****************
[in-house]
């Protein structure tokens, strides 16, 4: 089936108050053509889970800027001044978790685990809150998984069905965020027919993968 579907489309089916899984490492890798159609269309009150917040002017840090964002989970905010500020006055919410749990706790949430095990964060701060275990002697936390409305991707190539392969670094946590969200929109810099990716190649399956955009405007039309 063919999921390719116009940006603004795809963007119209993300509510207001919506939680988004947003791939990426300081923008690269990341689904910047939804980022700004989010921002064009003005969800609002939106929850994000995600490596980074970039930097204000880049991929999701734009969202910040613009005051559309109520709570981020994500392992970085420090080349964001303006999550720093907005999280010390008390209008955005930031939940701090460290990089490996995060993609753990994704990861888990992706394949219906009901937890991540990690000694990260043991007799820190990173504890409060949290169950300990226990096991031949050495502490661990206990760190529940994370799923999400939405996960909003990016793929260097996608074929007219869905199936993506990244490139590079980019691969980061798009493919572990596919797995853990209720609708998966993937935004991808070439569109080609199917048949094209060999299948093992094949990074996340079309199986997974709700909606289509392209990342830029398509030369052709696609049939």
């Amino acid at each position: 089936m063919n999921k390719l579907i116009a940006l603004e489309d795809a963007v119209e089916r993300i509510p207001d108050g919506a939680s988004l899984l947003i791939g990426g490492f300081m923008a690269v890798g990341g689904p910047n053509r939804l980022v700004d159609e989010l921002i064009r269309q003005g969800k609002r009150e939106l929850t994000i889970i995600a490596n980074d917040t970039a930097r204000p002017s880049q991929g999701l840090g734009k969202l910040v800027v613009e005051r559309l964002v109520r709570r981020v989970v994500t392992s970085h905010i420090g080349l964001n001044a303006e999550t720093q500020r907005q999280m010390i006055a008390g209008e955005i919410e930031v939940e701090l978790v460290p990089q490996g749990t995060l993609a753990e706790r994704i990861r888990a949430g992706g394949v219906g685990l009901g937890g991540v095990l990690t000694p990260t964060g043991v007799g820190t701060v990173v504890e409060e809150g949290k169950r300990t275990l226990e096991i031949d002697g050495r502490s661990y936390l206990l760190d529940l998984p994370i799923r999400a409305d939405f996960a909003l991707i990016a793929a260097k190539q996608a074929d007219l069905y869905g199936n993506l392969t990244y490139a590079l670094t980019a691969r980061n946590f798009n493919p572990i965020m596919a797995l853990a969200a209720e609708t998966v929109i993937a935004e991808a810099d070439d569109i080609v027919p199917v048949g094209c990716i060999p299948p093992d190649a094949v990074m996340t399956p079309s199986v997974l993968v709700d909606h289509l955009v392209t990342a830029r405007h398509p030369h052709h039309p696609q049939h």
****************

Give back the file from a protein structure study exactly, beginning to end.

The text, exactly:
[in-house]
């Protein structure tokens, strides 16, 4: 089936108050053509889970800027001044978790685990809150998984069905965020027919993968 579907489309089916899984490492890798159609269309009150917040002017840090964002989970905010500020006055919410749990706790949430095990964060701060275990002697936390409305991707190539392969670094946590969200929109810099990716190649399956955009405007039309 063919999921390719116009940006603004795809963007119209993300509510207001919506939680988004947003791939990426300081923008690269990341689904910047939804980022700004989010921002064009003005969800609002939106929850994000995600490596980074970039930097204000880049991929999701734009969202910040613009005051559309109520709570981020994500392992970085420090080349964001303006999550720093907005999280010390008390209008955005930031939940701090460290990089490996995060993609753990994704990861888990992706394949219906009901937890991540990690000694990260043991007799820190990173504890409060949290169950300990226990096991031949050495502490661990206990760190529940994370799923999400939405996960909003990016793929260097996608074929007219869905199936993506990244490139590079980019691969980061798009493919572990596919797995853990209720609708998966993937935004991808070439569109080609199917048949094209060999299948093992094949990074996340079309199986997974709700909606289509392209990342830029398509030369052709696609049939």
């Amino acid at each position: 089936m063919n999921k390719l579907i116009a940006l603004e489309d795809a963007v119209e089916r993300i509510p207001d108050g919506a939680s988004l899984l947003i791939g990426g490492f300081m923008a690269v890798g990341g689904p910047n053509r939804l980022v700004d159609e989010l921002i064009r269309q003005g969800k609002r009150e939106l929850t994000i889970i995600a490596n980074d917040t970039a930097r204000p002017s880049q991929g999701l840090g734009k969202l910040v800027v613009e005051r559309l964002v109520r709570r981020v989970v994500t392992s970085h905010i420090g080349l964001n001044a303006e999550t720093q500020r907005q999280m010390i006055a008390g209008e955005i919410e930031v939940e701090l978790v460290p990089q490996g749990t995060l993609a753990e706790r994704i990861r888990a949430g992706g394949v219906g685990l009901g937890g991540v095990l990690t000694p990260t964060g043991v007799g820190t701060v990173v504890e409060e809150g949290k169950r300990t275990l226990e096991i031949d002697g050495r502490s661990y936390l206990l760190d529940l998984p994370i799923r999400a409305d939405f996960a909003l991707i990016a793929a260097k190539q996608a074929d007219l069905y869905g199936n993506l392969t990244y490139a590079l670094t980019a691969r980061n946590f798009n493919p572990i965020m596919a797995l853990a969200a209720e609708t998966v929109i993937a935004e991808a810099d070439d569109i080609v027919p199917v048949g094209c990716i060999p299948p093992d190649a094949v990074m996340t399956p079309s199986v997974l993968v709700d909606h289509l955009v392209t990342a830029r405007h398509p030369h052709h039309p696609q049939h």